We just used standard sleeping bags but a compact sleeping bag is sooooo much smaller and I wish we would’ve had them. Most of the sleeping bags got packed into the portage pack and they didn’t even all fit.
Pillow or Pillow Alternative
This is a bit of a luxury item on this Boundary Waters packing list – my dad and brother just used a sweatshirt for their pillow! However, I knew that I would sleep SO much better with a pillow, so I brought a really small 12×12 pillow that we had at home.
If you don’t have something really small like that already, I would grab this small, compressible camping pillow.
Other Group Gear For Your BWCA Packing List
Fragrance-Free and Biodegradable Shampoo
I also bought this fragrance-free and biodegradable shampoo with the hope that I could wash my hair halfway through, but it didn’t arrive in time. Next time I’ll order it earlier, because I would have really loved to wash my hair during the trip!
We brought two 2-person hammocks for relaxing at camp after a long day of canoeing. We vastly prefer 2-person hammocks because the single person hammocks are too narrow, even for just one person.
Small shovel (garden spade) to dig latrines
For if you need to use the bathroom while away from camp or at a portage point – you’ll need to dig a hole to bury your waste.
Paracord and Alligator Straps
The paracord can be used as a laundry line to dry swimsuits, or to lash canoes together (in case someone needs help, in case something breaks, or to tie/lash things together.)
We used alligator straps to cinch extra sleeping bags to the bottom of our backpacks for portaging. We also used the alligator straps to add extra length to the hammocks (if the trees are more spread out). We brought 4 alligator straps, one for each end of the 2 hammocks)
Aluminum Foil Tape
Aluminum foil tape is for emergency repairs to the canoe.
Bear Spray (Optional)
From my dad: “I’ve never brought it. It’s a 50-50 opinion on whether it’s useful or not, but it is an optional item to consider. Some people think it makes the bear mad or hostile. If you don’t know how to use it and you just sting them instead of disable them, they are going to get MAD and you’re going to be worse off. Generally bears can be scared away with noise. If you have a psycho bear that’s chasing you and you need to use bear spray, it would probably not be effective anyway. However, definitely study this out on your own and decide on your own if this is something you feel you should add to your Boundary Waters packing list.”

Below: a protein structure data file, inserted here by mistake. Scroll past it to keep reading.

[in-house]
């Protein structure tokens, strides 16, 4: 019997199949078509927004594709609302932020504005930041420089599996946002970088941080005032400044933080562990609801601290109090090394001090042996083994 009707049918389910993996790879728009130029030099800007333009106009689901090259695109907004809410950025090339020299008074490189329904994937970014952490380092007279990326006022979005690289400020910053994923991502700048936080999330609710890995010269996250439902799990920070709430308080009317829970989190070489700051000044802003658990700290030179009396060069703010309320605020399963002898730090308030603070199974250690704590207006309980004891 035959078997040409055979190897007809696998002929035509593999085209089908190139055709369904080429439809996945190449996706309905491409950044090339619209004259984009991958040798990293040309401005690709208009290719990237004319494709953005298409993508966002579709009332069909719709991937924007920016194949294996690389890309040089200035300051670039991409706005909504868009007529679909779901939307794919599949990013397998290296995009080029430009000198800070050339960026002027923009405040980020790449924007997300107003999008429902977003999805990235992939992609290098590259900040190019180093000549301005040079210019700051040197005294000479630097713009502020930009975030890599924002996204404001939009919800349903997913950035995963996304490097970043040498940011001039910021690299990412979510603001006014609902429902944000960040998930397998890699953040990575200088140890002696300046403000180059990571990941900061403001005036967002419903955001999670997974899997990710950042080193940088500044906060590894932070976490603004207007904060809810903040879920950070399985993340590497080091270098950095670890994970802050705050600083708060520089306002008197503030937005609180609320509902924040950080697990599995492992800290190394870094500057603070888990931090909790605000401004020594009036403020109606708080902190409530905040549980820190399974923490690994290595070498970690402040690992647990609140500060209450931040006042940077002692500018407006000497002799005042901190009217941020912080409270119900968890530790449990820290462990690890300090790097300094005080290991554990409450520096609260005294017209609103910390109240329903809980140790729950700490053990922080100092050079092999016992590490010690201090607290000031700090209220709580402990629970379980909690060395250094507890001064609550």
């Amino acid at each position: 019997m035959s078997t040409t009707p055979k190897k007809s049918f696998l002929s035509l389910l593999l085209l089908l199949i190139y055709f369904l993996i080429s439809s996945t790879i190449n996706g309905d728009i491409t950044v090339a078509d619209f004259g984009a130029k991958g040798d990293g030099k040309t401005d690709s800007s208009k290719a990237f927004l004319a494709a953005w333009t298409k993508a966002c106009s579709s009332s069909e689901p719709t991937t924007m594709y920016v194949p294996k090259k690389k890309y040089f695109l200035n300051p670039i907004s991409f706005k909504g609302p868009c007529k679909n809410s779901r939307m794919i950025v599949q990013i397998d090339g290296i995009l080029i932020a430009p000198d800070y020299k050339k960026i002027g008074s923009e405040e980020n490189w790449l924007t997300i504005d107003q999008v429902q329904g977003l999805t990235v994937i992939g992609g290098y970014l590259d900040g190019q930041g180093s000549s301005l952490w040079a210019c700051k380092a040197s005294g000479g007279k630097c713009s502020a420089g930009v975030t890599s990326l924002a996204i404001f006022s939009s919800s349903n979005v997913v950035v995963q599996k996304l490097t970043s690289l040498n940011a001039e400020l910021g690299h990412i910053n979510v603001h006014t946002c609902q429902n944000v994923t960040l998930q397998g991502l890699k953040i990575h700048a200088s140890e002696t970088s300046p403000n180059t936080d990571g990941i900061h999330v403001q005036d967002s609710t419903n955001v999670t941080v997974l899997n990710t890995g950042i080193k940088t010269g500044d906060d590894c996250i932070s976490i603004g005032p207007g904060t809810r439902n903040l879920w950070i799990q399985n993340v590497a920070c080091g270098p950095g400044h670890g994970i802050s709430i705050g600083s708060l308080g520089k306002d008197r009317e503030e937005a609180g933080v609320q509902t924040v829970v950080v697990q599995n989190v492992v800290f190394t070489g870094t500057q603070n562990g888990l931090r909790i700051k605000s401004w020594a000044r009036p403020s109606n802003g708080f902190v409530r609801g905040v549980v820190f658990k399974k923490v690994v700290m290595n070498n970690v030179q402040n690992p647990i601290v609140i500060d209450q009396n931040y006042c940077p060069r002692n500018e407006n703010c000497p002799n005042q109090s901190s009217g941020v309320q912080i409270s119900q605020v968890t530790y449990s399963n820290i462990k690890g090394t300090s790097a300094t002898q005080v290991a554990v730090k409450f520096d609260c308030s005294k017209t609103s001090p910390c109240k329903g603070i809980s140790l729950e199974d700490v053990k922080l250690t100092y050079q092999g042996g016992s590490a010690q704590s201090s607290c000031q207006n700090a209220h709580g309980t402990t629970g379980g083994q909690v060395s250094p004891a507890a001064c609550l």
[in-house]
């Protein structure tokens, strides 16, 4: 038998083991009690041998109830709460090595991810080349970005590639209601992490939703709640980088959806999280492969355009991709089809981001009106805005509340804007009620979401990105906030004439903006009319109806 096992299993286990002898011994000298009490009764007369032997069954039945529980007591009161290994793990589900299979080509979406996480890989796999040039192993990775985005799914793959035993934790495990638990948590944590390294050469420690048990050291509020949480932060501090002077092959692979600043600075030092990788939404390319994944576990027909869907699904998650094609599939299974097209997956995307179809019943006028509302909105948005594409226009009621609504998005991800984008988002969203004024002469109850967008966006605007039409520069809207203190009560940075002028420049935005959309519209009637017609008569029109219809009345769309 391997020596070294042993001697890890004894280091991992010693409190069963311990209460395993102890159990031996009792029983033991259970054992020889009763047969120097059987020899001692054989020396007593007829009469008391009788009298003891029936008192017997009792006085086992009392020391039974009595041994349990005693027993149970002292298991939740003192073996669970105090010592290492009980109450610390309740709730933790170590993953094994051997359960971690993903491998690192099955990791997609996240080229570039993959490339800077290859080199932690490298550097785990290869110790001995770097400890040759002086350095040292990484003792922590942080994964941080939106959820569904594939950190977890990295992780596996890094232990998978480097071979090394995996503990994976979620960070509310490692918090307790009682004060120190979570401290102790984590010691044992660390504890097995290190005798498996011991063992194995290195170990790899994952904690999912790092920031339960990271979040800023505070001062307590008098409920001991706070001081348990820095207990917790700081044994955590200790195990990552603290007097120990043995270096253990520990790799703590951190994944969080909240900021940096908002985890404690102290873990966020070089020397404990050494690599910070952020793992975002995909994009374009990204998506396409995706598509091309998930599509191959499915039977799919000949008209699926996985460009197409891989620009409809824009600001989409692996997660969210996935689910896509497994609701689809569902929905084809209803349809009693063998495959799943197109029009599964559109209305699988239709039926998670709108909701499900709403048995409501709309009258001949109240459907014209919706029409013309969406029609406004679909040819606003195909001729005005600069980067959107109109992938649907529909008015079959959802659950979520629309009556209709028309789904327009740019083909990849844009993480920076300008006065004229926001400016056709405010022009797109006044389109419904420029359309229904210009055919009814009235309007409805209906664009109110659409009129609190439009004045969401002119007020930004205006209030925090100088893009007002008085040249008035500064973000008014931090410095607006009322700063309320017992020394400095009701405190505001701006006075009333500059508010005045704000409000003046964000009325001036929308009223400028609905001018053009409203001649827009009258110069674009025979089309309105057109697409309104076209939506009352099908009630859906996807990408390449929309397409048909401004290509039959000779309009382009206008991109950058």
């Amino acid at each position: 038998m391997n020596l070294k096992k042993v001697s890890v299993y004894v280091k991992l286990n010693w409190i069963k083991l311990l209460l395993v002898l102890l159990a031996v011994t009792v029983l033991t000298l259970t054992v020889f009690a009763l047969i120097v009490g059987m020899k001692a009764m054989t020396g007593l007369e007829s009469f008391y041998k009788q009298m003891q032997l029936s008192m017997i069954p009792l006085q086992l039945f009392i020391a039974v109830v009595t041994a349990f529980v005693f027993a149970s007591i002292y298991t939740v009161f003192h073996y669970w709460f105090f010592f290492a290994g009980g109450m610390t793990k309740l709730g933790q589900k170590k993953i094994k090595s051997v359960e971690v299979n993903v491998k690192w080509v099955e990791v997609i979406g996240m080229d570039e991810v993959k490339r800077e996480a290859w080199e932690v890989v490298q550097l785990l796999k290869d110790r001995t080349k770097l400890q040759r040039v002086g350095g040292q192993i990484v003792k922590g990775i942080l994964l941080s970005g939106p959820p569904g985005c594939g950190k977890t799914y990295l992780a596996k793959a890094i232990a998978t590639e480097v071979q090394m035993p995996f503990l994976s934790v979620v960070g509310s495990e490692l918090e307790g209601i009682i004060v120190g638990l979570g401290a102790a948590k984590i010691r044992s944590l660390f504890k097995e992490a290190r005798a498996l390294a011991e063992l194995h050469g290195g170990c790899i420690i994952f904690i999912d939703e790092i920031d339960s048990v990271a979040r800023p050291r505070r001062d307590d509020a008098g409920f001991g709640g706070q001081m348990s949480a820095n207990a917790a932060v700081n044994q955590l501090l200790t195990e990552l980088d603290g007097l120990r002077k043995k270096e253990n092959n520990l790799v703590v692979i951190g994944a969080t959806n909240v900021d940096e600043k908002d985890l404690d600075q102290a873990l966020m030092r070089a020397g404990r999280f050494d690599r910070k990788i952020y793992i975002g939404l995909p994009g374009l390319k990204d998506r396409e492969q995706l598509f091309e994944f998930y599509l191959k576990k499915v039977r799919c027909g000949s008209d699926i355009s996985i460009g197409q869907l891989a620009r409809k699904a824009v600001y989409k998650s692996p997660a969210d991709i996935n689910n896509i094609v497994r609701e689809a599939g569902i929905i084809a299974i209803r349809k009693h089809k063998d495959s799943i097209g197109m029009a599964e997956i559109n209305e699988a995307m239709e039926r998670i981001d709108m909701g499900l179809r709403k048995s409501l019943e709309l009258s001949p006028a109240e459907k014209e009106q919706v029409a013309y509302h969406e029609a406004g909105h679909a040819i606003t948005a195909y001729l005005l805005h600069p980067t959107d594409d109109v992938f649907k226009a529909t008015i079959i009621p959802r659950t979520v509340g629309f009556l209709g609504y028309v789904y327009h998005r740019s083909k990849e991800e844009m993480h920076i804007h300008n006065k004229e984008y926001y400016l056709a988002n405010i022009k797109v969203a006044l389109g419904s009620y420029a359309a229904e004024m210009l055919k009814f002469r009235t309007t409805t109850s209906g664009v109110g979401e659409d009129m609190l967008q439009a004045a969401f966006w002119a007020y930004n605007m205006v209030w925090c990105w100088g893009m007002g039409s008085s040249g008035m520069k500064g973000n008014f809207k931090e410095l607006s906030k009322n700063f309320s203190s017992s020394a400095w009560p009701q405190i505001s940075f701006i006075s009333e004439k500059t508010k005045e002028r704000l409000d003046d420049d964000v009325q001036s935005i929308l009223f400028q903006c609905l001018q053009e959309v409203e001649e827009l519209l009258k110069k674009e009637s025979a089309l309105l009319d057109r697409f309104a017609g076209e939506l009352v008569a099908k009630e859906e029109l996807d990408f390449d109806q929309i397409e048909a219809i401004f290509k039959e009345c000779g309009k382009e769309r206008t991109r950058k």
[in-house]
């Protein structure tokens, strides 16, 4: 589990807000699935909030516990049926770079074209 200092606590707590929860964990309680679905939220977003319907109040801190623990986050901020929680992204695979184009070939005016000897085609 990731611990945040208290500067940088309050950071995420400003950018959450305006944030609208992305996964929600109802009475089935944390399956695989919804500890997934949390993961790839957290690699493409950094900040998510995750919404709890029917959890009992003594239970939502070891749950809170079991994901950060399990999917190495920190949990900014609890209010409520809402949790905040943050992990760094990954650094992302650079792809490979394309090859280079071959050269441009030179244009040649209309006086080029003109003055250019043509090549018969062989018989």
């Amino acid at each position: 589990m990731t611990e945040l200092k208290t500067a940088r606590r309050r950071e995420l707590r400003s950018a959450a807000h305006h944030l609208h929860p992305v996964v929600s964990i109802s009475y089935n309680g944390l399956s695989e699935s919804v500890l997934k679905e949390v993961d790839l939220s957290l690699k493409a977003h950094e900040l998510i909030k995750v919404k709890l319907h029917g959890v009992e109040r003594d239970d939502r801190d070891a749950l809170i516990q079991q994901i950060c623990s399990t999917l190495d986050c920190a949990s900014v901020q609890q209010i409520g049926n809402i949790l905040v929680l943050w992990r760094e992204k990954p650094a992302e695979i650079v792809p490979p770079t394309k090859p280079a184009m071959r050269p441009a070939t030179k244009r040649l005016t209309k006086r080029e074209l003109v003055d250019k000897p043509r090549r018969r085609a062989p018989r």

If you decide to bring bear spray, this is a good option
- Wilderness First Aid Kit
- A first aid kit is very important part of your packing list for the Boundary Waters. Our first aid kit was comprised of four bags:
- 1. Medicines of all sorts (pills, ointments)
- 2. Bandages, large and small
- 3. Suture kit and medical tool kit for removing fish hooks and doing small body repairs, including various tools to grab and cut. (lidocaine for serious injuries).
- 4. Burns and bugs: Any topical treatments for bug bites and sunburns.
- You can also buy a wilderness first aid kit online, but I’m not linking to any because most of the pre-assembled kits I found were subpar (just a bunch of bandaids). However you assemble a kit, group like items in sub-bags in the first aid bag.
- This is a good article about what specific first aid items to pack.
- A first aid kit is very important part of your packing list for the Boundary Waters. Our first aid kit was comprised of four bags:
- Maps and GPS
- We used two things for navigation in the Boundary Waters. The first was a laminated paper map – which you can buy here. I’d call and talk to an outfitter to discuss a good route for you so you know which maps to buy. You can also pick up a paper map at the outfitters, but it won’t be laminated or waterproof. These maps show the lakes, the portage sites, and campsites.
- The second thing we used was the Navionics app. This app is speficially designed for water navigation, and shows the lakes, islands, water depth, underwater structures, and more. The app isn’t free, but it’s worth it! Download the app and the maps that you want ahead of time so you can access them without data.
- Good navigational tools is probably the most important thing to remember to add to your BWCA packing list. You can really get lost up there without good maps and paying attention to where you are! The paper map and navigation app are what we used and worked well for us, but make sure that you feel confident in what you choose to use.
- Don’t forget battery backups for phones!
- Weather radio
- Know the general location where you are in relation to the cities nearby so you know what weather to listen for. We generally listened for weather near Ely, MN.
- Good satellite phone for emergencies
- This isn’t absolutely essential for a Boundary Waters packing list, but in our situation, I was glad we had it. There is zero cell service in the Boundary Waters, so we got a Verizon Satellite phone ($80 for a week) so that we could communicate occasionally with my mom, who was watching our kids (including my 5 year old with type 1 diabetes), or in case we ourselves had an emergency.
- Float plan
- This is a written record of the route you plan to take so someone else knows where you will be (give a copy to someone before you leave)
- All medical forms
- Don’t forget medical cards and authorization to take care of you in case there is an emergency on your BWCA gear list. Make sure everyone knows where it is in the group gear.
- Fishing gear and fishing license (if you plan to fish)
- We kept the tackle box and poles loose in the canoe
Important Note: As you are planning your Boundary Waters packing list, make sure you account for who is responsible for carrying each piece of gear, and if you are able to carry everything you have packed (remembering you will also have the canoes to portage as well!)